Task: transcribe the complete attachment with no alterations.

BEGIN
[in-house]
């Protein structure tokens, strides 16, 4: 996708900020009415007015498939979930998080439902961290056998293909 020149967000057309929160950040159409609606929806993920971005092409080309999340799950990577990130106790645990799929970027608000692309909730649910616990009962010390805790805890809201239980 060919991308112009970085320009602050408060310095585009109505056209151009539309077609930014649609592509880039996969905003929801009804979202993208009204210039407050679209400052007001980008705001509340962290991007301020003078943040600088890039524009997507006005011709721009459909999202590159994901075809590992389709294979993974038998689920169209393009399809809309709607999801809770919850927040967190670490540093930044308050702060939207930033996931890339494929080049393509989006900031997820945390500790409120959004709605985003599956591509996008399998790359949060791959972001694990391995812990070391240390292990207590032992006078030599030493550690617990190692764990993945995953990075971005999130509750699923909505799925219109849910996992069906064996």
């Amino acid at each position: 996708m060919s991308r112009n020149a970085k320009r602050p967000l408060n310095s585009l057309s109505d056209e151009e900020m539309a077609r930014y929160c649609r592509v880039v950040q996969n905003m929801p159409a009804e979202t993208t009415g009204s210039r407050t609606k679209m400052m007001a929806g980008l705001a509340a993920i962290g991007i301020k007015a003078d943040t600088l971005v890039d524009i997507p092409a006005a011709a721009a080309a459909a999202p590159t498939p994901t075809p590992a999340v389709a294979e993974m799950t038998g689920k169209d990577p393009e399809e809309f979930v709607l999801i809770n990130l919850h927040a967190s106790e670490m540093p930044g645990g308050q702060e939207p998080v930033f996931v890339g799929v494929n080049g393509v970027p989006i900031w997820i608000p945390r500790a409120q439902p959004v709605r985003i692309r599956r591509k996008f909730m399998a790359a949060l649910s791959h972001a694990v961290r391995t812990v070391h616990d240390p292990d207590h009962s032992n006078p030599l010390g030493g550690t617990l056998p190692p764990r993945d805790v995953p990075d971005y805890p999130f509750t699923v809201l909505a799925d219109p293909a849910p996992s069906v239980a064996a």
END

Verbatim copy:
[in-house]
């Protein structure tokens, strides 16, 4: 996708900020009415007015498939979930998080439902961290056998293909 020149967000057309929160950040159409609606929806993920971005092409080309999340799950990577990130106790645990799929970027608000692309909730649910616990009962010390805790805890809201239980 060919991308112009970085320009602050408060310095585009109505056209151009539309077609930014649609592509880039996969905003929801009804979202993208009204210039407050679209400052007001980008705001509340962290991007301020003078943040600088890039524009997507006005011709721009459909999202590159994901075809590992389709294979993974038998689920169209393009399809809309709607999801809770919850927040967190670490540093930044308050702060939207930033996931890339494929080049393509989006900031997820945390500790409120959004709605985003599956591509996008399998790359949060791959972001694990391995812990070391240390292990207590032992006078030599030493550690617990190692764990993945995953990075971005999130509750699923909505799925219109849910996992069906064996």
């Amino acid at each position: 996708m060919s991308r112009n020149a970085k320009r602050p967000l408060n310095s585009l057309s109505d056209e151009e900020m539309a077609r930014y929160c649609r592509v880039v950040q996969n905003m929801p159409a009804e979202t993208t009415g009204s210039r407050t609606k679209m400052m007001a929806g980008l705001a509340a993920i962290g991007i301020k007015a003078d943040t600088l971005v890039d524009i997507p092409a006005a011709a721009a080309a459909a999202p590159t498939p994901t075809p590992a999340v389709a294979e993974m799950t038998g689920k169209d990577p393009e399809e809309f979930v709607l999801i809770n990130l919850h927040a967190s106790e670490m540093p930044g645990g308050q702060e939207p998080v930033f996931v890339g799929v494929n080049g393509v970027p989006i900031w997820i608000p945390r500790a409120q439902p959004v709605r985003i692309r599956r591509k996008f909730m399998a790359a949060l649910s791959h972001a694990v961290r391995t812990v070391h616990d240390p292990d207590h009962s032992n006078p030599l010390g030493g550690t617990l056998p190692p764990r993945d805790v995953p990075d971005y805890p999130f509750t699923v809201l909505a799925d219109p293909a849910p996992s069906v239980a064996a």